3 Things to Know about the New Puppy in Your NeighborhoodWe live in a delightful, older, suburban neighborhood and people are out every day walking their dogs as well as biking, jogging, and skateboarding.   We moved in a few years ago. We know our immediate neighbors and there’s a nice comradery with everyone that goes by.  A week ago, we brought home our first puppy, a 7-week-old Giant Schnauzer we’ve named Bleu.  Right now, he’s a 9-pound bundle of sweetness that everyone wants to cuddle and introduce their dog to.  I get it, believe me.  He does have the cutest face in the world so we have to forgive him any puppy blunder when he looks at us with those beautiful eyes.
 
However, my point today is that, to anyone who might read this, please don’t think someone is being rude if they don’t let you bring your dog to meet their pup or that they are overprotective because every time you see them, they’re carrying the puppy. Here are 3 reasons for that, though there may be more.

  1. A puppy gets 3 sets of vaccinations. The last one doesn’t happen until they are 12 weeks old.  It also takes some time for their little immunization systems to develop so any pup is NOT protected until it is 14 weeks old.  Until this time, they’re very vulnerable as they have lost the protection they had from nursing.  They really cannot be around other random dogs.  This is not to say other dogs are sick, however, dogs can carry bacteria on their paws that they are immune to but a new puppy could pick up.  There may be other dogs that already reside in the house, so extra care in cleaning/sanitizing paws may be advisable.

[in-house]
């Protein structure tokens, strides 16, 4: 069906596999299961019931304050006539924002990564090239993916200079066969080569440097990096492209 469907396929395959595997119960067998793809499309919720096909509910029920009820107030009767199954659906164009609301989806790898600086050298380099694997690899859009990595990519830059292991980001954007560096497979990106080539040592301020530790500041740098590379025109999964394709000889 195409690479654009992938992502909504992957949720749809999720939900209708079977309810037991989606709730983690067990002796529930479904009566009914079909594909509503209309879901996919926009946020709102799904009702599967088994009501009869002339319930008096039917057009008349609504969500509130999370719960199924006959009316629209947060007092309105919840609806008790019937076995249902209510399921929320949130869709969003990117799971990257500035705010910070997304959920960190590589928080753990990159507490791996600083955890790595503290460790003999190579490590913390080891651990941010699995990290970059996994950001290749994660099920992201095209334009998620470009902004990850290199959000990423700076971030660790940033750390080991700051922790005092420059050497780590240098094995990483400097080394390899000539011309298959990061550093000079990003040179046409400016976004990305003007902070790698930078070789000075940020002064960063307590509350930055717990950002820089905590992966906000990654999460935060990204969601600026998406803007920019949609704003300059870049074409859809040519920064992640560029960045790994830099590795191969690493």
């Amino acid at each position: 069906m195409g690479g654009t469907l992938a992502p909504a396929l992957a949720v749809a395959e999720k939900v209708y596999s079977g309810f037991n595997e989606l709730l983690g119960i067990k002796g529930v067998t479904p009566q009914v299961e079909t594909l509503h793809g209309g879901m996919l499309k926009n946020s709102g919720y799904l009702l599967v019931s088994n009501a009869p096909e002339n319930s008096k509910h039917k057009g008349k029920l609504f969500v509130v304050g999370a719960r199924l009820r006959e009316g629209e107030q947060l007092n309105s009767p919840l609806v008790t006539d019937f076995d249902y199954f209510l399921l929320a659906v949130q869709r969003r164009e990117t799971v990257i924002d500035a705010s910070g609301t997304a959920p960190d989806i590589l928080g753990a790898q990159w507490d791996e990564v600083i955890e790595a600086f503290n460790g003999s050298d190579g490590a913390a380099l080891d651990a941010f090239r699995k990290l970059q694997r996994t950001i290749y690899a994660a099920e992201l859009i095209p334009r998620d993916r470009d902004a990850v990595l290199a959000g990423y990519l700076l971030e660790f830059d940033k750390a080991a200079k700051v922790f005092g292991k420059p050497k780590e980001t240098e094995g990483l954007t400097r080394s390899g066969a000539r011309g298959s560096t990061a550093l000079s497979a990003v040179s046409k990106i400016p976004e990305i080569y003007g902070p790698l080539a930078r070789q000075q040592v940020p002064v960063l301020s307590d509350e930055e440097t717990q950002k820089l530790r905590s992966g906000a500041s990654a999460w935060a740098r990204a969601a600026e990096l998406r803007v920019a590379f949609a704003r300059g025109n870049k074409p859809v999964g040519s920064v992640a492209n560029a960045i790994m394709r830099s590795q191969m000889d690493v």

2. Dogs leave bacteria behind as they travel. Therefore, sidewalks where other dogs walk regularly, pet rest areas, and the vet’s office are among places where a puppy younger than 14 weeks cannot walk around.  Ergo, he’s carried a LOT!
  3. Though our little fellow is bigger right now than many toy breeds, we have to limit him going up and down stairs. Large and giant breeds grow rapidly and are prone to develop hip dysplasia as they grow.  One way to lessen the chance of this is to not let them go up and down steps until they are about 3 months old when the joints are stronger.  By this time, he’ll probably be too big for me to carry him anyway!

Okay, that’s my spiel for today.  Bleu is sleeping at my feet right now so I could actually get this written.  Maybe he’ll stay asleep long enough for me to do some laundry!
 
The adventure continues…

Written By: Pam Feicht